• Social networks only matter in larger churches—Having close friends within one’s congregation is not related with involvement in community organizations in small (~40) or average-sized (~150) congregations. It does, however, have a positive relationship with involvement in community organizations in large congregations (~500) and in megachurches (~2,000).
  • Who’s most likely to be involved in community organizations—Two groups: (1) attenders from small and average-sized congregations, regardless of how many friends they have in their congregation; (2) attenders with many friends in their congregation, regardless of their congregation’s size.
  • Who’s least likely to be involved in community organizations—Attenders of large congregations or megachurches who have few close friends from their congregation.

These results have an important implication for large congregations and megachurches, which tend to have weaker social networks, less organic and more programmatic venues for developing relationships, and lower levels of involvement in community organizations. In these large congregations and megachurches, attenders who have many friends are more likely than attenders who have few friends to be involved in community organizations. If these congregations want to encourage attenders to be involved in the community, they need to be intentional about providing opportunities for developing friendships through small groups and activities.

In small or average-size congregations, attenders are already more likely to be involved in community organizations. It doesn’t matter if they have close friends in the congregation or not – they’re still more likely to be involved in the community.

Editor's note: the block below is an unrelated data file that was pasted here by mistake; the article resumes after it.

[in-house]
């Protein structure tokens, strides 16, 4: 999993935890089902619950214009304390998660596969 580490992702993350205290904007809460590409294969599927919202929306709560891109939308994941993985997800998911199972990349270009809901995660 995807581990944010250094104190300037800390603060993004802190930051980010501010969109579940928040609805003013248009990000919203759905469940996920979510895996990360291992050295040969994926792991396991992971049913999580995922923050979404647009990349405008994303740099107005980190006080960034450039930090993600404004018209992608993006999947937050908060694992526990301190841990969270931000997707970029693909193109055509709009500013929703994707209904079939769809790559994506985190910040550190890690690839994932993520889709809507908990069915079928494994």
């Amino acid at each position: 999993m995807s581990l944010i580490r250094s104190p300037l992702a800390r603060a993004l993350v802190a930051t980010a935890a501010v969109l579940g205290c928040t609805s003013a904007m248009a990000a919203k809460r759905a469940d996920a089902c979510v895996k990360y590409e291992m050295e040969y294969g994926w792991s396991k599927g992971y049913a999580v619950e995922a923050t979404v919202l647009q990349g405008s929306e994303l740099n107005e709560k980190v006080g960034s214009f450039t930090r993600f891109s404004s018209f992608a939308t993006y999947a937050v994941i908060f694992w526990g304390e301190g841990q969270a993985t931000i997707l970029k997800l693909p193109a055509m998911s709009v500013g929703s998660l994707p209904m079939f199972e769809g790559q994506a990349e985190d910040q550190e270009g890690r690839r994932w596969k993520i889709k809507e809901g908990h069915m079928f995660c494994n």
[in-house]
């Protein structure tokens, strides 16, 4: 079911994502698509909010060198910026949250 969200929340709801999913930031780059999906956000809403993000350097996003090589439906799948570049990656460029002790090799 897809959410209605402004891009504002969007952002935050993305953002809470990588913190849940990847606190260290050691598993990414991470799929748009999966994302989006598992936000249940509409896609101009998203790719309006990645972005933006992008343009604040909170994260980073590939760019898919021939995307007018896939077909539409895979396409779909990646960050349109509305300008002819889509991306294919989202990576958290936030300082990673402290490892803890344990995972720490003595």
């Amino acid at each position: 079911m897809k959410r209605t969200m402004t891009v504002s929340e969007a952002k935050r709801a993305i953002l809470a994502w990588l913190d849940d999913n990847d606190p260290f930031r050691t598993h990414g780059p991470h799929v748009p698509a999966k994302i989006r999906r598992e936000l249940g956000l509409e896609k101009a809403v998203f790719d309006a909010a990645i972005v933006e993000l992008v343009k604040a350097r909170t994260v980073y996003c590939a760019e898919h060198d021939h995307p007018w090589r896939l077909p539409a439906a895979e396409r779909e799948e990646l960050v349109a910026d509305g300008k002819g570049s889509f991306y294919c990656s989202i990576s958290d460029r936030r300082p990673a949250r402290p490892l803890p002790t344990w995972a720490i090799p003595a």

[1] For more information, see: (1) “A Place to Belong: Small Group Involvement in Religious Congregations,” written by Kevin Dougherty and Andrew Whitehead and published in Sociology of Religion in 2011; (2) Acts of Faith: Explaining the Human Side of Religion, written by Rodney Stark and Roger Finke and published by the University of California Press in 2000; (3) “The Strength of Weak Ties,” written by Mark Granovetter and published in the American Journal of Sociology in 1973.

[2] For more information, see: (1) “A Place to Belong: Small Group Involvement in Religious Congregations,” written by Kevin Dougherty and Andrew Whitehead and published in Sociology of Religion in 2011; (2) Beyond Megachurch Myths: What We Can Learn from America’s Largest Churches, written by Scott Thumma and Dave Travis and published by Jossey-Bass in 2007.

[3] For more information, see: Beyond Megachurch Myths: What We Can Learn from America’s Largest Churches, written by Scott Thumma and Dave Travis and published by Jossey-Bass in 2007.

[4] For more information, see: Bowling Alone: The Collapse and Revival of American Community, written by Robert Putnam and published by Simon & Schuster Paperbacks in 2000.

Jennifer McClure
About the Author
Jennifer McClure is a Ph.D. student in Sociology at Penn State.